Defining a successful career in reliability engineering
Whether by design or by accident some of us become reliability engineers. Making a career in reliability engineering relies on your ability to make a difference and to add value. Being successful as a reliability engineer, while creating reliable products, permits continuation and growth as a reliability professional.
Your career motivation may be intrinsic or extrinsic . If you define success at work as
- attaining a milestone or accomplishment,
- working at the best of your abilities, and
- satisfying a sense of curiosity,
then you are intrinsically motivated, whereas if you define success at work as
- receiving a bonus or reward,
- achieving honors and accolades, and
- getting a promotion,
then you are extrinsically motivated. Of course, you may define success with some combination.
It is what you do and how you perform as a reliability engineer that leads to success however defined.
Add value to be successful
Reliability engineers may work as part of a team on a small portion of a project, or support an entire product development program, or be engaged across an entire organization. In each case, your success relies on your ability to make a difference and add value.
Much of the work of reliability engineering entails enabling design engineers and managers the ability to make informed decisions.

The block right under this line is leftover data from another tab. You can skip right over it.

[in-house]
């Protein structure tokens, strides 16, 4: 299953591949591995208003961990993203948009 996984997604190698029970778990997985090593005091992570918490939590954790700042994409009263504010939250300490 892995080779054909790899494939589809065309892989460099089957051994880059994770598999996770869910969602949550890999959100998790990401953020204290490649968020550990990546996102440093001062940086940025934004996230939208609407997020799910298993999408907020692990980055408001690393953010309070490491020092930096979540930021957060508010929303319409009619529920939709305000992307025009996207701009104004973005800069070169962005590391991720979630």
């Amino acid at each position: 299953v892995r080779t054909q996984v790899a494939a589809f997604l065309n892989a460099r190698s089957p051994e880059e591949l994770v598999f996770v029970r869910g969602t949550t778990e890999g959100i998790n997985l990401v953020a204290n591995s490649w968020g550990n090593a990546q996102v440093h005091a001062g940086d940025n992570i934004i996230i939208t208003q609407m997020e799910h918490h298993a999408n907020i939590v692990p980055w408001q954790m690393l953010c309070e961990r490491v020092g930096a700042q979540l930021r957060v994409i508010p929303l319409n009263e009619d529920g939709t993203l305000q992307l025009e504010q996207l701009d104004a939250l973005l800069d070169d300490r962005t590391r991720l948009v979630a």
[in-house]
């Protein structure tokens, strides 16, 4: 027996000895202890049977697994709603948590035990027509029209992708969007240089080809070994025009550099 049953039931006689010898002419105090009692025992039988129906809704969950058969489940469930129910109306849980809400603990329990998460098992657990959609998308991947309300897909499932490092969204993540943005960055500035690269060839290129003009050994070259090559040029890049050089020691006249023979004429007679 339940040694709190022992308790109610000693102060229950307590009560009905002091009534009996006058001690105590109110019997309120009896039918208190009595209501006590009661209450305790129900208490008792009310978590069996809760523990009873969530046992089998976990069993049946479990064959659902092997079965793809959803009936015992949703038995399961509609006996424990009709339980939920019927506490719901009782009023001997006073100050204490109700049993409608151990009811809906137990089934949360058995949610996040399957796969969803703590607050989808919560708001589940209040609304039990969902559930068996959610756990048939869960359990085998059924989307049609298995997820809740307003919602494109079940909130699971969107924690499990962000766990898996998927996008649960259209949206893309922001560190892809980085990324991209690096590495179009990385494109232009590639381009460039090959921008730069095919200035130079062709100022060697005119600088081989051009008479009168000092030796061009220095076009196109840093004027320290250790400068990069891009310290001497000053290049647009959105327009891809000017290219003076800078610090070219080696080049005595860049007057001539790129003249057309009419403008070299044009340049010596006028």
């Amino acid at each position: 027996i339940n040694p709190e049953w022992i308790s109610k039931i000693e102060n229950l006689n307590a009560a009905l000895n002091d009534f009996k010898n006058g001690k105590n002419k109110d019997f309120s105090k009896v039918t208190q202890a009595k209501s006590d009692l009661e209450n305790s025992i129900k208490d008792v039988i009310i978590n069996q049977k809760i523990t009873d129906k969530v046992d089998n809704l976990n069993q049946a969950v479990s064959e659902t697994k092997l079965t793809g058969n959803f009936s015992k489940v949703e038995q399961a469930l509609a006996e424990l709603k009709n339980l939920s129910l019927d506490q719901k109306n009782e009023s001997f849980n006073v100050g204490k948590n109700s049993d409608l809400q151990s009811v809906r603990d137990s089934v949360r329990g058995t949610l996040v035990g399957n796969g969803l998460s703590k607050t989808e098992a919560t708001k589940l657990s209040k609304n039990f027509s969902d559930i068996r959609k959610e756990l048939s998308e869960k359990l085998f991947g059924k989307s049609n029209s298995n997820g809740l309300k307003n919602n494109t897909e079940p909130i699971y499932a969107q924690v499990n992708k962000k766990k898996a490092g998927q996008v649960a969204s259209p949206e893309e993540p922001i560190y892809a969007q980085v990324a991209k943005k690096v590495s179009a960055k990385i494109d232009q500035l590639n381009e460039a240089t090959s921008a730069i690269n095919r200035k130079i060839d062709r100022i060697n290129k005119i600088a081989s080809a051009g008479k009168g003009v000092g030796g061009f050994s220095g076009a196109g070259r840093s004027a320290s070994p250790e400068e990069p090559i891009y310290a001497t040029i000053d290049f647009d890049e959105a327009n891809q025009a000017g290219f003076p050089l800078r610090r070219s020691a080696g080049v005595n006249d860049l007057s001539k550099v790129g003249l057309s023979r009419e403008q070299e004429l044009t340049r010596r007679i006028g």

- Is the product meeting the stated reliable goals?
- What are the barriers and risks that would prevent the creation of a reliable product?
- What is the best (cost-effective and informative) reliability tool to use?
Whether you are providing an estimate or performing a detailed failure analysis, if the results influence the decisions that alter the design of the product, then we have made a difference.
Results do matter
The results of reliability engineering are obvious when in the hands of customers. The product either works (is reliable) or does not.
Unfortunately, many of the tasks we perform with the development team are investments to discover design weaknesses or to estimate product life. During the development phase, these costs are large.
Being able to identify and articulate the value of these investments followed by reliable products builds our credibility.
It is the combination of providing useful information, recommending solutions or best practices, and achieving reliable products that together means you have added value.
My mentor and his successful career
One of the most successful reliability engineers I know led an organization through a decade-long warranty expense reduction program, authored papers and books on reliability engineering, volunteered in professional organizations and mentored hundreds of engineers and managers.
Talking to him about a year after retirement, I found him to be happy and proud of the accomplishments of those he helped train or motivate.
He set an example for me of a talented professional that selflessly gave his knowledge to those who asked (or needed) his advice. Moreover, he was happy with his career, he had made a difference.